timsteele • 3 years ago

"The comments Ms. Hirsi Ali has made on Islam have been classified as hate speech and have been considered unprotected libel and slander."

Hate speech? PUH-lease. And just which organizations have classified it as such? Please enlighten us. FACT: something that offends you and your sensibilities is not automatically "hate speech." Second, "unprotected libel and slander"? The authors of this silly letter should spend less time concocting their next self-righteous, misguided adventure, and more time speaking to law experts on the definition of libel and slander before embarrassing themselves like that.

Speaksvolumes • 3 years ago

Reactionary? I suppose having your clitoris removed against your will, being forced into an arranged marriage, having your friend and colleague stabbed to death in a city street for making a movie, and receiving constant death threats from the followers of Islam would make you slightly perturbed. And then of course to have institutions of learning in the United States disinvite you for criticizing said religion.

Yes, I suppose that's "reactionary" and "over-broad."

puffthejapanesedragon • 3 years ago

Yes, that is reactionary and over-broad. Ms. Ali's extreme life experiences don't change the standards by which I evaluate her opinions, nor should they.

ShadrachSmith • 3 years ago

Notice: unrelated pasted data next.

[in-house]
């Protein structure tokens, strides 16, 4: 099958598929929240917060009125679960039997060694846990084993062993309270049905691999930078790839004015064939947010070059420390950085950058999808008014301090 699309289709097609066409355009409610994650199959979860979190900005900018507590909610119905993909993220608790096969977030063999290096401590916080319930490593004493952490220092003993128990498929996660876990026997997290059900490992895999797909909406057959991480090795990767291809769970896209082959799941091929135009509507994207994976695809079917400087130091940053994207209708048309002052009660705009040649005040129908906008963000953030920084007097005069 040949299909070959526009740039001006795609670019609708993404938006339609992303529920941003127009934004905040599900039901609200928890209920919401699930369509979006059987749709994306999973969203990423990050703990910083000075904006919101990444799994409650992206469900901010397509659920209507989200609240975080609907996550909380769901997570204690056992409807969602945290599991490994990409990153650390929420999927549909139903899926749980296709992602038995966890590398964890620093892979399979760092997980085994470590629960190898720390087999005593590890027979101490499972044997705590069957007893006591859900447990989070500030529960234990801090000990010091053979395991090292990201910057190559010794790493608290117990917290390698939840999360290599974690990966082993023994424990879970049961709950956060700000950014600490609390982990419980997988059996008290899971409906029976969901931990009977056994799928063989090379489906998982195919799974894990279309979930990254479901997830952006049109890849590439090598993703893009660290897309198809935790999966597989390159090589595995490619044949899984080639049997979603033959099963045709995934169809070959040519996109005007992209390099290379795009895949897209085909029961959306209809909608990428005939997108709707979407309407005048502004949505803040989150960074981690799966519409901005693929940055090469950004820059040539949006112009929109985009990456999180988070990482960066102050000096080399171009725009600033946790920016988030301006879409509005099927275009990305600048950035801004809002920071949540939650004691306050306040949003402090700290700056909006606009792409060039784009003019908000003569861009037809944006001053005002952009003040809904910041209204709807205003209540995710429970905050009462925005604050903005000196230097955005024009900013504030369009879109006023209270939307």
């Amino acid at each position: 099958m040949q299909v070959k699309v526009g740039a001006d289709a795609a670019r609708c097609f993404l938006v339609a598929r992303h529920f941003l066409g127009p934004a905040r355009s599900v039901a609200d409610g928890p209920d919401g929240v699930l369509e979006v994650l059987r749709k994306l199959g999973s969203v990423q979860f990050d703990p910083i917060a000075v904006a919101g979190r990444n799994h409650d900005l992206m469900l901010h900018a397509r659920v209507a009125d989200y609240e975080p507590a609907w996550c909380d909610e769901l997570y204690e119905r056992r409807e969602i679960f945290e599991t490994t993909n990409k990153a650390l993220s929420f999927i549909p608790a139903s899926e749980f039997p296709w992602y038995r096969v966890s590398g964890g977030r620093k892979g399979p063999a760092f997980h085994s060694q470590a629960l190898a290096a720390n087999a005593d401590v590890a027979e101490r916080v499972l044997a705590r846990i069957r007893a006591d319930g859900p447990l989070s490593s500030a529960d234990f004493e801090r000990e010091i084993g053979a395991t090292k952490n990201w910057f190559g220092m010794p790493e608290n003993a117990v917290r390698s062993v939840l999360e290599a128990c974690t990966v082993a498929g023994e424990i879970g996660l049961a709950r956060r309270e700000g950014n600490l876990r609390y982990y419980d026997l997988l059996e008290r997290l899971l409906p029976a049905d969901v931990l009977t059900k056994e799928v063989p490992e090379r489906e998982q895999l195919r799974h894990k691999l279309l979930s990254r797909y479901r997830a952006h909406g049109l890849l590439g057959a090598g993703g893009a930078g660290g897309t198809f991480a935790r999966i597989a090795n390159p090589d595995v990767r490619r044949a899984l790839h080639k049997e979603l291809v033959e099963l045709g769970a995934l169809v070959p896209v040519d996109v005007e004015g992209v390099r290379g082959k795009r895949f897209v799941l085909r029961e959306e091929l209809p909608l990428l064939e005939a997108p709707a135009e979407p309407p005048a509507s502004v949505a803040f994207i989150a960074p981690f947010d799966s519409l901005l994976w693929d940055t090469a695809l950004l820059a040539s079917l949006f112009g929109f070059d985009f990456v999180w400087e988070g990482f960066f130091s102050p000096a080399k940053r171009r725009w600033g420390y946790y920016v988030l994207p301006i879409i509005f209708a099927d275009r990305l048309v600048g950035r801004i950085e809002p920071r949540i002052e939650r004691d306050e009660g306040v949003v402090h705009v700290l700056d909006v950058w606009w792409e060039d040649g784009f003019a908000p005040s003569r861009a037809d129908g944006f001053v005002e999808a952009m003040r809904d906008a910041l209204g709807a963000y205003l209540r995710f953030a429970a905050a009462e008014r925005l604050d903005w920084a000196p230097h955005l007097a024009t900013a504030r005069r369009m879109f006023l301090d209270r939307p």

The Foley beheading certainly changed the way I evaluate Islamists.

mxm123 • 3 years ago

Or being ethnically cleansed based on your religion. And have institutions of learning in the United States disinvite you for criticizing said policy,

theantiyale • 3 years ago

<iframe width="420" height="315" src="//www.youtube.com/embed/ZY_nq..." frameborder="0" allowfullscreen=""></iframe>

If William F. Buckley, can call Gore Vidal a "queer" and threaten to "sock him in the goddam face" under the banner of free speech on national television (see YouTube clip above; articles below) then Yale should certainly allow the Buckley Foundation, under that same banner, to present a speaker who has renounced Islam.

Captured in a vintage black-and-white YouTube clip, the two can be seen and heard
engaging in a nasty word brawl. Mr. Vidal pins the label “crypto-Nazi” on
Buckley, who testily responds by calling Mr. Vidal a “queer.” The epithets were
ugly then, as they are today. But what is most striking to the contemporary
viewer is how much the combatants resemble each other, beginning with their
languidly patrician tones. The phrases come from the gutter, but plainly Mr.
Vidal and Buckley do not. They exude the princely confidence once associated
with well-born Americans of a certain pedigree. (Google “ Buckley Vidal Master


theantiyale • 3 years ago

Go to 10:42 on video above for the juicy confrontation.

doggywog • 3 years ago

What do these two comments have to do with the price of eggs?

theantiyale • 3 years ago

I find it sad that the Buckley Foundation at Politically and Paralytically Correct Yale in 2014 needs to defend freedom of speech given Mr. Buckley's well known temper tantrum with Gore Vidal which aired without a whiff of censorship by NBC News in 1968.

aaleli • 3 years ago

This is well written. Sadly because the YDN cannot get it'a act together- no one will be able to read the reactions to the piece until tomorrow, when it's no longer visible.

ShadrachSmith • 3 years ago

A university internship in political censorship?

gabineta • 3 years ago

Amen! Where are the Yale Women denouncing female genital mutilation?

Speaksvolumes • 3 years ago

Too busy denouncing the word "bossy."

Vincenzia • 3 years ago

yes, where are the women's groups or social justice groups to support this woman who suffered severe brutality under a third world patriarchy. Have they even read her books? "Infidel" should be required reading for feminists.